Moody’s then moves to the revenue spin of taxation. The rating agency looked at the likelihood and probability of sovereigns to raise up revenue by increasing tax to offset what was lost in mineral revenue and tourism-related tax revenue. Moody’s said the capacity to raise tax revenue distinguishes governments from other debt issuers. “In theory, governments can change a given tax system as they wish, subject to the relevant legislative process and within the constraints of international law. In practice, however, there are material constraints,” says Moody’s.
‘‘The coronavirus crisis will lead to long-lasting revenue losses for emerging market sovereigns because their ability to implement and enforce effective revenue-raising measures in response will be an important credit driver over the next few years because of their sizeable spending pressures and the subdued recovery in the global economy we expect next year.’’
According to Moody’s, together with a rise in stimulus and healthcare spending related to the crisis, the think tank expects this drop in revenue will trigger a sizeable fiscal deterioration across emerging market sovereigns. Most countries, including Botswana, are under pressure of widening their tax bases, Moody’s says that this will be challenging. “Even if governments reversed or do not extend tax-easing measures implemented in 2020 to support the economy through the coronavirus shock, which would be politically challenging, this would only provide a modest boost to revenue, especially as these measures were relatively modest in most emerging markets,” says Moody’s.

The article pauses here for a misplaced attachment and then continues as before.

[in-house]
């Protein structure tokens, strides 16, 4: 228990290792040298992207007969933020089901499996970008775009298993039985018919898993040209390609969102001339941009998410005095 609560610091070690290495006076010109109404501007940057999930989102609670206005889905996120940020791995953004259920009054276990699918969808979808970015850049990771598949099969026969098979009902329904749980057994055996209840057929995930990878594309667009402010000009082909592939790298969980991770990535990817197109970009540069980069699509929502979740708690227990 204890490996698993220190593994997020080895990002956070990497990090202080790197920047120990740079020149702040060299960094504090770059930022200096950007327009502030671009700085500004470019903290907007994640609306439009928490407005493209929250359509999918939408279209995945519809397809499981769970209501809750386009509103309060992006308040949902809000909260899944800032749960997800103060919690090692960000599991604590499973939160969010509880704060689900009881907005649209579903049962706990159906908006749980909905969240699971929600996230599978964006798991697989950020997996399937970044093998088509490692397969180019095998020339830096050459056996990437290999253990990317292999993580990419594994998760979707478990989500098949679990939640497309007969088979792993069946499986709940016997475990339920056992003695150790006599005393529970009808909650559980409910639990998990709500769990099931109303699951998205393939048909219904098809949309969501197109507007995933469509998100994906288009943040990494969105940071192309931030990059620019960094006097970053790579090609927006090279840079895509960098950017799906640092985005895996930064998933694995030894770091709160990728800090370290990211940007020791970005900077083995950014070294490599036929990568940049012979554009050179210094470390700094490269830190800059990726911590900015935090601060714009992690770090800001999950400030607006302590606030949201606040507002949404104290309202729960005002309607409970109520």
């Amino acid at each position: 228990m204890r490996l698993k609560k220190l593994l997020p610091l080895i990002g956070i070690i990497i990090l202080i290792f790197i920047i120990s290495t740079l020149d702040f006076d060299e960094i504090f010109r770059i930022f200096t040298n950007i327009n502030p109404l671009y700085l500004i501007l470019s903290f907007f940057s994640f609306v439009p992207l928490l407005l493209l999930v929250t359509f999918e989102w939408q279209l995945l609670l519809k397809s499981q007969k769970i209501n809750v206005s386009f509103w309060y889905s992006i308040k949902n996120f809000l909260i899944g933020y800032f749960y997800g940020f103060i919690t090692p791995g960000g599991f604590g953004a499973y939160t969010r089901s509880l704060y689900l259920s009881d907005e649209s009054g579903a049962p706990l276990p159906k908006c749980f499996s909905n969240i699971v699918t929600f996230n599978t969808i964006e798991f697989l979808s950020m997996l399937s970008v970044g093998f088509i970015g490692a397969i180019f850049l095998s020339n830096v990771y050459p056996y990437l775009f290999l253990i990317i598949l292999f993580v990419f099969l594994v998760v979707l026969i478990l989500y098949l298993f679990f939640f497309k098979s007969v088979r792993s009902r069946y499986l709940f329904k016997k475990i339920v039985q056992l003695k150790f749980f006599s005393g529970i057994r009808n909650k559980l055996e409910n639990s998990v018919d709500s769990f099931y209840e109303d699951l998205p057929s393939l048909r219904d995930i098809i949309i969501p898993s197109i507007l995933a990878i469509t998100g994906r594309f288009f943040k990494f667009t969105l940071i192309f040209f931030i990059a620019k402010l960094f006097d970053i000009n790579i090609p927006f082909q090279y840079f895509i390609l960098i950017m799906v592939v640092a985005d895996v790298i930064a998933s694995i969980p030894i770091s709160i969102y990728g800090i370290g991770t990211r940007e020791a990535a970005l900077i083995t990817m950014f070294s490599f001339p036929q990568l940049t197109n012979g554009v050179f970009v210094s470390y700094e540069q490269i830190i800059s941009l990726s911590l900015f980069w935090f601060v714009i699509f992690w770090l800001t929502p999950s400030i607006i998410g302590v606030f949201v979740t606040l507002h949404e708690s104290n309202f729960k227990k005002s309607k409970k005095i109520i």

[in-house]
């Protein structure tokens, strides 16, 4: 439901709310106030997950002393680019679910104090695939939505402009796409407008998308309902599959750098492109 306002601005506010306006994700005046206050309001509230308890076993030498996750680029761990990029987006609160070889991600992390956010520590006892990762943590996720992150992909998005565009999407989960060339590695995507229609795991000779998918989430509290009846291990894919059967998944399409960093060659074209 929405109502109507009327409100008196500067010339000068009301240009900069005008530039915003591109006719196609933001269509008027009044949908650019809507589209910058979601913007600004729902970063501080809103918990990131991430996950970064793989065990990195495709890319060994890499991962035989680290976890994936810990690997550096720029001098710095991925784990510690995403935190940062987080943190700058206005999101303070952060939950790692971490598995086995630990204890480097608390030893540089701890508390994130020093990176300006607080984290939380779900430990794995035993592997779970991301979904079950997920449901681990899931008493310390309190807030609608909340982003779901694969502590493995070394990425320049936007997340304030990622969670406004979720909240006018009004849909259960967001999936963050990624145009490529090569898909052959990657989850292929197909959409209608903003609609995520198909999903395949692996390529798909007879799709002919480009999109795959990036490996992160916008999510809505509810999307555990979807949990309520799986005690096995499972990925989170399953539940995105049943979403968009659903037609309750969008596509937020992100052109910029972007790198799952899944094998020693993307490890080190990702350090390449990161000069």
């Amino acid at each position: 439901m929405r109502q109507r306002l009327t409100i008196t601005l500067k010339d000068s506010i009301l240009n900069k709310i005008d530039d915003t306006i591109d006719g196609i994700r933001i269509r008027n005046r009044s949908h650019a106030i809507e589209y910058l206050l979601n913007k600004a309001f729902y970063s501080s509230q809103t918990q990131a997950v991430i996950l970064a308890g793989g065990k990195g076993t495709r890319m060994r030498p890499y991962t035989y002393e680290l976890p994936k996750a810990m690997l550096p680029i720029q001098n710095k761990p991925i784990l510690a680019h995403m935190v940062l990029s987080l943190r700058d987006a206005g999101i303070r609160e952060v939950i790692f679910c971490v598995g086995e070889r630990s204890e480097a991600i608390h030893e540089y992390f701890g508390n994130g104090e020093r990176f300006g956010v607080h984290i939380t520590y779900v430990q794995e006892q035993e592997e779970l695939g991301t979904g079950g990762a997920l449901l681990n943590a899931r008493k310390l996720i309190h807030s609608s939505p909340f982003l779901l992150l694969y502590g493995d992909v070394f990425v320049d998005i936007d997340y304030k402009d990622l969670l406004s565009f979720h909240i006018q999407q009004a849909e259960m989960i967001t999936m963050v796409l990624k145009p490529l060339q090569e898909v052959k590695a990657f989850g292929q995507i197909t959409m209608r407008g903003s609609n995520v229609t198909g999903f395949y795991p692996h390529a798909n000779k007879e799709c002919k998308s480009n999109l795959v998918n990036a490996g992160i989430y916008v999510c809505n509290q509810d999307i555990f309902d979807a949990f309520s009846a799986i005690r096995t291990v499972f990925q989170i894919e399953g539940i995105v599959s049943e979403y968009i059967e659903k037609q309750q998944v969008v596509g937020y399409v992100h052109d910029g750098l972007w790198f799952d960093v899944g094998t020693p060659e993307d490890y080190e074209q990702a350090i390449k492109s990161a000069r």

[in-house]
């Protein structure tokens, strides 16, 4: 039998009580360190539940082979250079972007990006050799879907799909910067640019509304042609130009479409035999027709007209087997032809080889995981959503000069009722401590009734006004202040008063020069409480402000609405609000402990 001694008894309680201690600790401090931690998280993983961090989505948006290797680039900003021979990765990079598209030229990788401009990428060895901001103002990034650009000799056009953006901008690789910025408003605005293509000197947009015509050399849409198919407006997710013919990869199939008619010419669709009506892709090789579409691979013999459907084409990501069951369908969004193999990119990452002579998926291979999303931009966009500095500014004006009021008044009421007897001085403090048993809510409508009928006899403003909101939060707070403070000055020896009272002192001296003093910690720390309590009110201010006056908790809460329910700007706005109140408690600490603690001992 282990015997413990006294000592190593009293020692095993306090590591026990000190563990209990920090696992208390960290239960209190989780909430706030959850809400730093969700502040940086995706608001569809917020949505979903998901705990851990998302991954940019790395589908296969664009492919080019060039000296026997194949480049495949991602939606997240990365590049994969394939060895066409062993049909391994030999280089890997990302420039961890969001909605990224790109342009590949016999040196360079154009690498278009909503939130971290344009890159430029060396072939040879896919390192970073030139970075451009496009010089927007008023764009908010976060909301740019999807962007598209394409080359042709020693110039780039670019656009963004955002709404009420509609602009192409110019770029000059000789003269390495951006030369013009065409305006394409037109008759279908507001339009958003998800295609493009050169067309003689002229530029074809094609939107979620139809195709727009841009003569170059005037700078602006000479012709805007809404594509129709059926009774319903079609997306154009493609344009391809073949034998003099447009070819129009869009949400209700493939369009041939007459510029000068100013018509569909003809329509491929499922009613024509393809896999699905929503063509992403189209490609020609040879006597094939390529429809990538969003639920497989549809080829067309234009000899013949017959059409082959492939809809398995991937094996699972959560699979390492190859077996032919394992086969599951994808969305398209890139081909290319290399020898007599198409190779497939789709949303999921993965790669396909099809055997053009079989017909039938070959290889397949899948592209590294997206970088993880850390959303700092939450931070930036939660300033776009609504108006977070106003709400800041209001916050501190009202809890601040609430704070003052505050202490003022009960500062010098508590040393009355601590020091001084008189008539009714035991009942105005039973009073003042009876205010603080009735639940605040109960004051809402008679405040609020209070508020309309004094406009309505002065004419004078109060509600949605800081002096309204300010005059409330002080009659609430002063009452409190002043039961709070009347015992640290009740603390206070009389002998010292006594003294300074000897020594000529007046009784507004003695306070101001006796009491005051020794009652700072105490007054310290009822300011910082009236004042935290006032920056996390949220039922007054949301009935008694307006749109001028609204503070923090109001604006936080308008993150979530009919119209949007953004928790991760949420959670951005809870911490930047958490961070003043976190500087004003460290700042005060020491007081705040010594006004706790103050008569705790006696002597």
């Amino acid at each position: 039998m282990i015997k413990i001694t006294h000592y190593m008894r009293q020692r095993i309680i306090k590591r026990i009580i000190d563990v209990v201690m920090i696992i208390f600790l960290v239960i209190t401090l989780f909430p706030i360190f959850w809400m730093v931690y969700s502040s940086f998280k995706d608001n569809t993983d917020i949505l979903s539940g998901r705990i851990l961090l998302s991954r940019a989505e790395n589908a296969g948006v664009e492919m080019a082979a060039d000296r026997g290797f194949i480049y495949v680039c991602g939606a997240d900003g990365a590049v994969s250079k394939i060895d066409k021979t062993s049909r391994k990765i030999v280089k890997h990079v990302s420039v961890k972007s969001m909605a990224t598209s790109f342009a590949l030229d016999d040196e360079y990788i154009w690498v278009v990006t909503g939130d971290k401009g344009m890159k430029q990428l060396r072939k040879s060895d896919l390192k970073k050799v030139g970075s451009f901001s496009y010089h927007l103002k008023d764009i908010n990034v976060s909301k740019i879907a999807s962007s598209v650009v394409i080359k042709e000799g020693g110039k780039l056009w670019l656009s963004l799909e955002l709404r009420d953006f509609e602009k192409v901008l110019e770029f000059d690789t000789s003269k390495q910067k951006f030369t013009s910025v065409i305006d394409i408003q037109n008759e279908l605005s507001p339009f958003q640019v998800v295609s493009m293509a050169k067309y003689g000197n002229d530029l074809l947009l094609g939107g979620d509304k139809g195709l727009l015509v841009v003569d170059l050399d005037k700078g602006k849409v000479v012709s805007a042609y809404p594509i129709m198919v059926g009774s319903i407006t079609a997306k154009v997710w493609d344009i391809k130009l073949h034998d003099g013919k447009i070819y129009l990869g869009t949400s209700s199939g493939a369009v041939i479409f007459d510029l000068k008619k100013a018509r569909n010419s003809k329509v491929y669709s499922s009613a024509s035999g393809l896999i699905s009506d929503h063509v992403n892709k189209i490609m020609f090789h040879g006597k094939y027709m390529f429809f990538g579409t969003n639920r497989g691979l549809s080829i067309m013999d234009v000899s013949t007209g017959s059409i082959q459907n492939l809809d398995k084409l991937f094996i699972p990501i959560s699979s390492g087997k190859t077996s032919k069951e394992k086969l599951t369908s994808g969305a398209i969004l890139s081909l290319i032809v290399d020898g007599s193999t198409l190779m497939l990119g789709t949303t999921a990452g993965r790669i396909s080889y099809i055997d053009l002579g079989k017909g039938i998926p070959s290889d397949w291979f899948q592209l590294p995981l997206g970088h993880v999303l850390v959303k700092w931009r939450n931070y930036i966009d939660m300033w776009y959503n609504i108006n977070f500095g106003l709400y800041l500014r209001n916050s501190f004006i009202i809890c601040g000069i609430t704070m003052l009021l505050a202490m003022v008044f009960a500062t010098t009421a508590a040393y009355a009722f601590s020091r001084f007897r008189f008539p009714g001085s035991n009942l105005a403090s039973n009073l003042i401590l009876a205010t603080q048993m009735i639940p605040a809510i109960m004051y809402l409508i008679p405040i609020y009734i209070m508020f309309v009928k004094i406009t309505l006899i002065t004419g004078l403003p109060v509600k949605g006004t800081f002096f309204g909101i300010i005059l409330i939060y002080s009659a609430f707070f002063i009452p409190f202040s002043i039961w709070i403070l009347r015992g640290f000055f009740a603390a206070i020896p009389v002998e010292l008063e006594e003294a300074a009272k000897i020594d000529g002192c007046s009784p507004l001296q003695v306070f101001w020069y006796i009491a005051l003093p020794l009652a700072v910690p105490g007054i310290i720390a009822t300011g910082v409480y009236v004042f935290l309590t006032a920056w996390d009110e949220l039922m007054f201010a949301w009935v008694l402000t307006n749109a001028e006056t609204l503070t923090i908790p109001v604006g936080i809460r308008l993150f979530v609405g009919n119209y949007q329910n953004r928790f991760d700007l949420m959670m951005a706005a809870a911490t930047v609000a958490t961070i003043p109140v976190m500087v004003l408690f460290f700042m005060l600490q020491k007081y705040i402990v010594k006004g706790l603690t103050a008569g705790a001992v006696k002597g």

Botswana has been seen internationally as a ‘tax ease’ country and its taxes are seen as lower when compared to its regional counterparts. This country’s name has also been mentioned in various international investigative journalism tax evasion reports. In recent years there was a division of opinions over whether this country can stretch its tax base. But like other sovereigns who have tried but struggled to increase or even maintain their tax intake before the crisis, Botswana will face additional challenges, according to Moody’s.
“Additional measures to reduce tax evasion and cutting tax expenditure should support the recovery in government revenue, albeit from low levels,” advised Moody’s. Botswana’s tax revenue to the percentage of the GDP was 27 percent in 2008, dropped to 23 percent in 2010 to 23 percent before rising to 27 percent again in 2012. In years 2013 and 2014 the percentage went to 25 percent before it took a slip to decline in respective years of 2015 up to now where it is at 19.8 percent.